Lesbos—Stratis Valiamos, 40, is a fisherman from Sykamnias, a village on this Greek island that is at the epicenter of Europe’s refugee crisis. Valiamos and other fishermen now routinely abandon their daily work to rescue people stranded in the Aegean, hauling rickety wooden ships crammed with hundreds of refugees off the rocks and towing them to port. They dive in the sea fully dressed to save drowning people of all ages. “Every time I go to sea, I know something’s going to happen,” Valiamos says. “This has been going on for 10 years now—it’s become a way of life.”
Valiamos says the Coast Guard often calls the fishermen to assist in sea rescues. “On October 28, I was cooking when they rang around 5 pm and said: ‘We have 300 people drowning on the open sea!’ The conditions were very dangerous that day. I thought to myself: ‘Even if I save one person, it’s worth it.’” So Valiamos dropped everything and left immediately, taking his boat 12 miles out to sea. “When I reached the shipwreck, I saw many dead bodies in the water—babies, children, and adults. I cooperated with the Turkish fishermen to save as many people as possible.”
Over 1 million people arrived in Europe by sea in 2015—the vast majority fleeing war and persecution in Syria and the wider Middle East, according to the Office of the United Nations High Commissioner for Refugees (UNHCR), the UN’s refugee agency. Greece received a staggering 851,319 of these people, with half a million landing on Lesbos alone. The Mediterranean is now the deadliest migration route in the world. Last year, 3,770 people died or went missing on this short sea crossing, made more perilous by people-smuggling gangs who frequently overload unseaworthy boats at gunpoint.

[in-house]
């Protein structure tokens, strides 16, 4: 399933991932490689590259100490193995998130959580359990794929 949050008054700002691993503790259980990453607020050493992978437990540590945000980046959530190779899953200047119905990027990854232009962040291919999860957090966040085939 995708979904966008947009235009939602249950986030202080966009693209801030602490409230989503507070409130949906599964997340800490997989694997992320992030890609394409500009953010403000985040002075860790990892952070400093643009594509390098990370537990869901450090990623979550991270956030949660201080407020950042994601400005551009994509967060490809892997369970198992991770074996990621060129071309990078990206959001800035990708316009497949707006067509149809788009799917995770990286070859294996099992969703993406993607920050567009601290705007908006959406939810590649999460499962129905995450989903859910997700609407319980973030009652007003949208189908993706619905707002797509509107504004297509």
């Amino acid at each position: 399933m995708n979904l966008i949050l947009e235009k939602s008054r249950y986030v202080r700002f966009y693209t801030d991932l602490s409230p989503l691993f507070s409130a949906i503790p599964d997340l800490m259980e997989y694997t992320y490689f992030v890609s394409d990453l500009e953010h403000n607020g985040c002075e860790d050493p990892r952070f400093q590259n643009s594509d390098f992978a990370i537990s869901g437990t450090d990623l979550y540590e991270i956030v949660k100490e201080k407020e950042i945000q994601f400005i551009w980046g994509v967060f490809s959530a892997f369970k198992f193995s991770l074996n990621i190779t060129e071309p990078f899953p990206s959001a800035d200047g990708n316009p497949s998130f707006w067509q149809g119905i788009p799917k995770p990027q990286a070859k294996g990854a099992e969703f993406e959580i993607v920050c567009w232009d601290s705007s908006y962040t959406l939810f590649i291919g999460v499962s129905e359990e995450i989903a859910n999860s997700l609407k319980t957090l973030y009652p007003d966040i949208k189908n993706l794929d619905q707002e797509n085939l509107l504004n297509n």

As signatories to the 1951 Refugee Convention, the European Union and its member states are responsible for providing reception and asylum. But the system is broken, falling far short of international law and the human-rights standards enshrined in the convention. Some of the factors driving this crisis are policy-driven, chief among them the European Union’s failure to agree on and implement a coherent policy that acknowledges the unstoppable flow of displaced people; its attempts to reduce refugee numbers through the militarization of land and sea borders; its unrealistic €3 billion deal with Turkey to stem the flow; and its tendency to blame Greece for the crisis—or, worse, to insist that Greece shoulder an impossible burden.
Carlotta Sami, UNHCR’s senior regional public-information officer for Southern Europe, says, “The EU needs to open safe, legal means of arrival. Even in a politicized environment, people should receive a dignified reception. This has been the dilemma, because meanwhile the humanitarian crisis continues to escalate.” Even though this influx is the largest migration wave since World War II, 1 million people represent only 0.2 percent of Europe’s population. “The European Union is the richest union in the world, with a population of 508 million,” Sami continues. “Europe has the means and resources to cope.”